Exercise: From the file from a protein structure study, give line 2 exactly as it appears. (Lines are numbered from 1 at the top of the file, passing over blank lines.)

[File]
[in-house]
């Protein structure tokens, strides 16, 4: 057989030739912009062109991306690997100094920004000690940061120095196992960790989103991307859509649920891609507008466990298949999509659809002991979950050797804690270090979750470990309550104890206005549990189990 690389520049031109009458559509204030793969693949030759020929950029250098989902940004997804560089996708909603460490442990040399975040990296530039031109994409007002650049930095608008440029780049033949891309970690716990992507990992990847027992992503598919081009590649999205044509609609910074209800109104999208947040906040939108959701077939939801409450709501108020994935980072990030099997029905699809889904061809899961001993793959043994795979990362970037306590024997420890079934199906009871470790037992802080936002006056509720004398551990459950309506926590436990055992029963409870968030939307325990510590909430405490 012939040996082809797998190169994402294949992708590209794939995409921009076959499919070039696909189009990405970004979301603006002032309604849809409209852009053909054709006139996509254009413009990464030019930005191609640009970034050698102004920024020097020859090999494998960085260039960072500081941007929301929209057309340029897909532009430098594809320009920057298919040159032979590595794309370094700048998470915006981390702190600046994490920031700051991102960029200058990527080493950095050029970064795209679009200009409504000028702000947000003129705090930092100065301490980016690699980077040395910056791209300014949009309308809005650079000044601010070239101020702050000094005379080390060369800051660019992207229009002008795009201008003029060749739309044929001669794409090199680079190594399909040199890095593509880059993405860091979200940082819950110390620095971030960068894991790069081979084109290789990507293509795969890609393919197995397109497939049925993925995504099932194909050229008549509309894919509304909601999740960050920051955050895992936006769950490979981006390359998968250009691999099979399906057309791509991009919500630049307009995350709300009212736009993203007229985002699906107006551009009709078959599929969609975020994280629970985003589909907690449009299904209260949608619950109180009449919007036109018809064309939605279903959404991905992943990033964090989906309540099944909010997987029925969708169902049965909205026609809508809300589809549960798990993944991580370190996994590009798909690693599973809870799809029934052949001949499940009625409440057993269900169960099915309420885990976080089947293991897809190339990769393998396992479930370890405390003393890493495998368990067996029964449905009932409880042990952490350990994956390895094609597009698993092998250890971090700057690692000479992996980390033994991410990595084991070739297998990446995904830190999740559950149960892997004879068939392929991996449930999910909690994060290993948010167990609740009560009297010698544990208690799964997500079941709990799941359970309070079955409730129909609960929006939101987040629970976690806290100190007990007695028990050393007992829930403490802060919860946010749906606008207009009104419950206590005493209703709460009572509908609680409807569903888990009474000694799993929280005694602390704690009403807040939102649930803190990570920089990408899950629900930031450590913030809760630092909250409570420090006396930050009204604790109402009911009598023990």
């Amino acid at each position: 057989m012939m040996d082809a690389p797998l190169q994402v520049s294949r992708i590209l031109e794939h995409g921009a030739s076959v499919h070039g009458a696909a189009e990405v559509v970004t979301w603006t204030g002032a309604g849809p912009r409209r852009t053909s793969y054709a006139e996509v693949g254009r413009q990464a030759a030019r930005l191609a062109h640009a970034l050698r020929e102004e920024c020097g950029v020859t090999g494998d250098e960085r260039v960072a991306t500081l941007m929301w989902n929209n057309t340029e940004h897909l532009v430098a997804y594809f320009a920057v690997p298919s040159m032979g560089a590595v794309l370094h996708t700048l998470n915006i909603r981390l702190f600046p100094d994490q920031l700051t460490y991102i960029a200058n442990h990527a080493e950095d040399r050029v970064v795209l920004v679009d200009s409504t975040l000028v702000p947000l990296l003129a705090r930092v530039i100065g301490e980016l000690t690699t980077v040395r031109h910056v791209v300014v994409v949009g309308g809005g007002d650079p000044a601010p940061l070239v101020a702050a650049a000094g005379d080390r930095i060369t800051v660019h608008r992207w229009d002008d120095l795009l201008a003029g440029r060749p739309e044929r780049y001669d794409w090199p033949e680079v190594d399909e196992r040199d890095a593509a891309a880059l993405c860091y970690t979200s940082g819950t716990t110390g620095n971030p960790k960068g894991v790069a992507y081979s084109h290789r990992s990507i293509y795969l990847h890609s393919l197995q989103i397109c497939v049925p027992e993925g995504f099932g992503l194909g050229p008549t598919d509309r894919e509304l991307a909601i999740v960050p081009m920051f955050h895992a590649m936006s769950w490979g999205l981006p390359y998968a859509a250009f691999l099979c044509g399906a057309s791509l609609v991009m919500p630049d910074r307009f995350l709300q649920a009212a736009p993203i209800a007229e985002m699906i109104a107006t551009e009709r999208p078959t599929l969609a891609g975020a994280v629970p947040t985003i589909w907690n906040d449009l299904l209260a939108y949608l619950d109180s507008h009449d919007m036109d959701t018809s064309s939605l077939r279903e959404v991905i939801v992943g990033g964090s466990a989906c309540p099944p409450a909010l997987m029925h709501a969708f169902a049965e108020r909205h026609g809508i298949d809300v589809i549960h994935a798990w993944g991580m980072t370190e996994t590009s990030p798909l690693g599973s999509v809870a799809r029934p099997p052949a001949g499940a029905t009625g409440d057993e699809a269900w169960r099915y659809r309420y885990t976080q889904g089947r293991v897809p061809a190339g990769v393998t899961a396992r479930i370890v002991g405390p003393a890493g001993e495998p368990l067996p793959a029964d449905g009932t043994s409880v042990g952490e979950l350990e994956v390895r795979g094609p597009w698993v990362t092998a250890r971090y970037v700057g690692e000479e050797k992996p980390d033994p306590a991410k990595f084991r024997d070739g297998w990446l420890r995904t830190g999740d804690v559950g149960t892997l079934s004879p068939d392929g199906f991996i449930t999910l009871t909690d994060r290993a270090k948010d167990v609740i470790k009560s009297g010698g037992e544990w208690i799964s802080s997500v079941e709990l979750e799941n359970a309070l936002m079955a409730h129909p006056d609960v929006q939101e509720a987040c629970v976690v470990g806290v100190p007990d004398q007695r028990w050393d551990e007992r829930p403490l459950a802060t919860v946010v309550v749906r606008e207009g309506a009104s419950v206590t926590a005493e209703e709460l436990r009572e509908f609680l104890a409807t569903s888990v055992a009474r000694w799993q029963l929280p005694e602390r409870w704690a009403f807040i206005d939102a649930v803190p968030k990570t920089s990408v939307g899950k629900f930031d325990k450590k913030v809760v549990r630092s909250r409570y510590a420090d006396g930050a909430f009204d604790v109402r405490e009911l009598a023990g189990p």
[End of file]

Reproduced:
């Protein structure tokens, strides 16, 4: 057989030739912009062109991306690997100094920004000690940061120095196992960790989103991307859509649920891609507008466990298949999509659809002991979950050797804690270090979750470990309550104890206005549990189990 690389520049031109009458559509204030793969693949030759020929950029250098989902940004997804560089996708909603460490442990040399975040990296530039031109994409007002650049930095608008440029780049033949891309970690716990992507990992990847027992992503598919081009590649999205044509609609910074209800109104999208947040906040939108959701077939939801409450709501108020994935980072990030099997029905699809889904061809899961001993793959043994795979990362970037306590024997420890079934199906009871470790037992802080936002006056509720004398551990459950309506926590436990055992029963409870968030939307325990510590909430405490 012939040996082809797998190169994402294949992708590209794939995409921009076959499919070039696909189009990405970004979301603006002032309604849809409209852009053909054709006139996509254009413009990464030019930005191609640009970034050698102004920024020097020859090999494998960085260039960072500081941007929301929209057309340029897909532009430098594809320009920057298919040159032979590595794309370094700048998470915006981390702190600046994490920031700051991102960029200058990527080493950095050029970064795209679009200009409504000028702000947000003129705090930092100065301490980016690699980077040395910056791209300014949009309308809005650079000044601010070239101020702050000094005379080390060369800051660019992207229009002008795009201008003029060749739309044929001669794409090199680079190594399909040199890095593509880059993405860091979200940082819950110390620095971030960068894991790069081979084109290789990507293509795969890609393919197995397109497939049925993925995504099932194909050229008549509309894919509304909601999740960050920051955050895992936006769950490979981006390359998968250009691999099979399906057309791509991009919500630049307009995350709300009212736009993203007229985002699906107006551009009709078959599929969609975020994280629970985003589909907690449009299904209260949608619950109180009449919007036109018809064309939605279903959404991905992943990033964090989906309540099944909010997987029925969708169902049965909205026609809508809300589809549960798990993944991580370190996994590009798909690693599973809870799809029934052949001949499940009625409440057993269900169960099915309420885990976080089947293991897809190339990769393998396992479930370890405390003393890493495998368990067996029964449905009932409880042990952490350990994956390895094609597009698993092998250890971090700057690692000479992996980390033994991410990595084991070739297998990446995904830190999740559950149960892997004879068939392929991996449930999910909690994060290993948010167990609740009560009297010698544990208690799964997500079941709990799941359970309070079955409730129909609960929006939101987040629970976690806290100190007990007695028990050393007992829930403490802060919860946010749906606008207009009104419950206590005493209703709460009572509908609680409807569903888990009474000694799993929280005694602390704690009403807040939102649930803190990570920089990408899950629900930031450590913030809760630092909250409570420090006396930050009204604790109402009911009598023990």